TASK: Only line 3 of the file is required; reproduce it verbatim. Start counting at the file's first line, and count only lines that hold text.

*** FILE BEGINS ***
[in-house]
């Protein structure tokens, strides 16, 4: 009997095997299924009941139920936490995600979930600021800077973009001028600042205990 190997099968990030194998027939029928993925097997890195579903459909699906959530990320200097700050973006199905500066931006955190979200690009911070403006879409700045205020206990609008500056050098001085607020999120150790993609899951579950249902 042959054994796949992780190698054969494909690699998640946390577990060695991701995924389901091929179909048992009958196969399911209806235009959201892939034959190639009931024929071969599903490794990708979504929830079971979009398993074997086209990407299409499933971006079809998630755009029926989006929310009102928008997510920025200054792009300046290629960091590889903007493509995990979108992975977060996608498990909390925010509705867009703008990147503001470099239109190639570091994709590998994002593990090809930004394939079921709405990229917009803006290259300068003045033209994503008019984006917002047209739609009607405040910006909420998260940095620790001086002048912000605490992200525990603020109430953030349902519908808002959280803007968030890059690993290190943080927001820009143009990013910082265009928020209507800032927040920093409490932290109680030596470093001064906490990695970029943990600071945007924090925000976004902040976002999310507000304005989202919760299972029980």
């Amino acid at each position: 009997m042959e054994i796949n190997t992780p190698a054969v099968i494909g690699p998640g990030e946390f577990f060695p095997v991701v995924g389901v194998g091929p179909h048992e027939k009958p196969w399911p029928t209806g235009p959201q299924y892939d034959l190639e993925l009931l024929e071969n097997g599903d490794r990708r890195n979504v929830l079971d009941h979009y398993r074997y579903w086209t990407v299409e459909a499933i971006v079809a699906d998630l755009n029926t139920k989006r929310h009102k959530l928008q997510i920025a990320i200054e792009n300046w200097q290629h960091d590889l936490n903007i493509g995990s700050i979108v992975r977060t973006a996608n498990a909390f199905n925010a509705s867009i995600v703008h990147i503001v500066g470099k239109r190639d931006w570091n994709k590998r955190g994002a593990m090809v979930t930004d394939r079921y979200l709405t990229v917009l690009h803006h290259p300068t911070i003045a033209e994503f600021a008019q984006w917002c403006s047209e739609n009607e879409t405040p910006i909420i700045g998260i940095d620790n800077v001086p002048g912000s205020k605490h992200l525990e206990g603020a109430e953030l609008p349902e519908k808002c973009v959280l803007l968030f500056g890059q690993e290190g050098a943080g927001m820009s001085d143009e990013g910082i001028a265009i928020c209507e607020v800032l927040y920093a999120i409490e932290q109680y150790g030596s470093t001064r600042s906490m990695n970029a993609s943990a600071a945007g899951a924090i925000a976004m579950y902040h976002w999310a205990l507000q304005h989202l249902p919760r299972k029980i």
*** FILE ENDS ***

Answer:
């Amino acid at each position: 009997m042959e054994i796949n190997t992780p190698a054969v099968i494909g690699p998640g990030e946390f577990f060695p095997v991701v995924g389901v194998g091929p179909h048992e027939k009958p196969w399911p029928t209806g235009p959201q299924y892939d034959l190639e993925l009931l024929e071969n097997g599903d490794r990708r890195n979504v929830l079971d009941h979009y398993r074997y579903w086209t990407v299409e459909a499933i971006v079809a699906d998630l755009n029926t139920k989006r929310h009102k959530l928008q997510i920025a990320i200054e792009n300046w200097q290629h960091d590889l936490n903007i493509g995990s700050i979108v992975r977060t973006a996608n498990a909390f199905n925010a509705s867009i995600v703008h990147i503001v500066g470099k239109r190639d931006w570091n994709k590998r955190g994002a593990m090809v979930t930004d394939r079921y979200l709405t990229v917009l690009h803006h290259p300068t911070i003045a033209e994503f600021a008019q984006w917002c403006s047209e739609n009607e879409t405040p910006i909420i700045g998260i940095d620790n800077v001086p002048g912000s205020k605490h992200l525990e206990g603020a109430e953030l609008p349902e519908k808002c973009v959280l803007l968030f500056g890059q690993e290190g050098a943080g927001m820009s001085d143009e990013g910082i001028a265009i928020c209507e607020v800032l927040y920093a999120i409490e932290q109680y150790g030596s470093t001064r600042s906490m990695n970029a993609s943990a600071a945007g899951a924090i925000a976004m579950y902040h976002w999310a205990l507000q304005h989202l249902p919760r299972k029980i």